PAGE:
We’re all well aware that navigation isn’t one of our strong points. I’ve spent a lot of time over the past couple months studying maps and trails. I have sought out GPS waypoints and tracks from all corners of the internet to see where people before us have gone. However, I know from our experiences last year that looking at maps in the comfort of home isn’t always the same as knowing which way to turn or where we are when we’re actually out on the trail. Fortunately, our most serious misstep ended up having us about 2 miles down the horse trail at Bryce Canyon.
This year we’re planning to be a bit more adventurous. Some of the places we’re planning to go actually don’t even have trails! We agreed pretty early on that at least one of us should probably learn how to use a map and compass before embarking as a backup to the [amazon text=GPS unit&asin=B00AXUXRVG] that we’ll carry. I was happy to take on the responsibility and earlier this week attended REI’s Map and Navigation Basics class.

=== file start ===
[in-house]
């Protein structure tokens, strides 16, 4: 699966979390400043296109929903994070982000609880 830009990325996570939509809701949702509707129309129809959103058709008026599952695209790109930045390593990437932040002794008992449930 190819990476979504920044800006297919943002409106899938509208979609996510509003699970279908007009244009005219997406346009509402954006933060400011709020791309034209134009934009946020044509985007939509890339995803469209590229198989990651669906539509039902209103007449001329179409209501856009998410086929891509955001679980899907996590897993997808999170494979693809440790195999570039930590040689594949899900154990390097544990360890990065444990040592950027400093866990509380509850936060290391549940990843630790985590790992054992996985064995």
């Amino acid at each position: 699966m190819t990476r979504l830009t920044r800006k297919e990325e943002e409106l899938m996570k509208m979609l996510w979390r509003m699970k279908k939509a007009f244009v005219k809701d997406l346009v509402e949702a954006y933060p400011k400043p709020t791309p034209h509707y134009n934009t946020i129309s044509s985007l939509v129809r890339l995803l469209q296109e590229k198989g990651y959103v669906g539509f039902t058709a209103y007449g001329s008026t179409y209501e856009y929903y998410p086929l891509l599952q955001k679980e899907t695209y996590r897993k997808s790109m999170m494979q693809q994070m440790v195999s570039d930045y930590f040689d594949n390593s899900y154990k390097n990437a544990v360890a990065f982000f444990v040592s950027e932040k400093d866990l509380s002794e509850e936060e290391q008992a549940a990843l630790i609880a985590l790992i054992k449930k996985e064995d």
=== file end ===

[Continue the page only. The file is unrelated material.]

When I entered the classroom I was directed to a seat with the spread of maps and other handouts pictured above. We went around the room and introduced ourselves and why we were there. The most interesting fellow attendee was a woman a bit younger than me who was there because she was going hiking in Utah. Her mom had told her she had to take the class before she went, and mom even came along – I assume to make sure she actually showed up. The first hour of the class was on map reading. As a physics teacher I usually spend at least a bit of time talking to my students about equipotential lines so I already felt pretty comfortable with reading a topographical map. I was glad to find out that I’d been doing that correctly though.
The second hour is where things got interesting for me since the focus shifted to reading a compass and using a compass with a map for navigation. It turned out that the [amazon text=compass&asin=B000FEXZH6] we bought for last year was perfect for our needs. It also turned out that I really didn’t know anything at all about how to use it. We’d used it a bit last year to figure out which way North was. I’m glad to say though that now we should be able to do all sorts of crazy fun things: finding a bearing, following a bearing, orientating our maps, adjusting for declination, and much more. I’m still hopeful that our GPS will get us through most of what we’re planning, but it’s nice to know that we have a backup!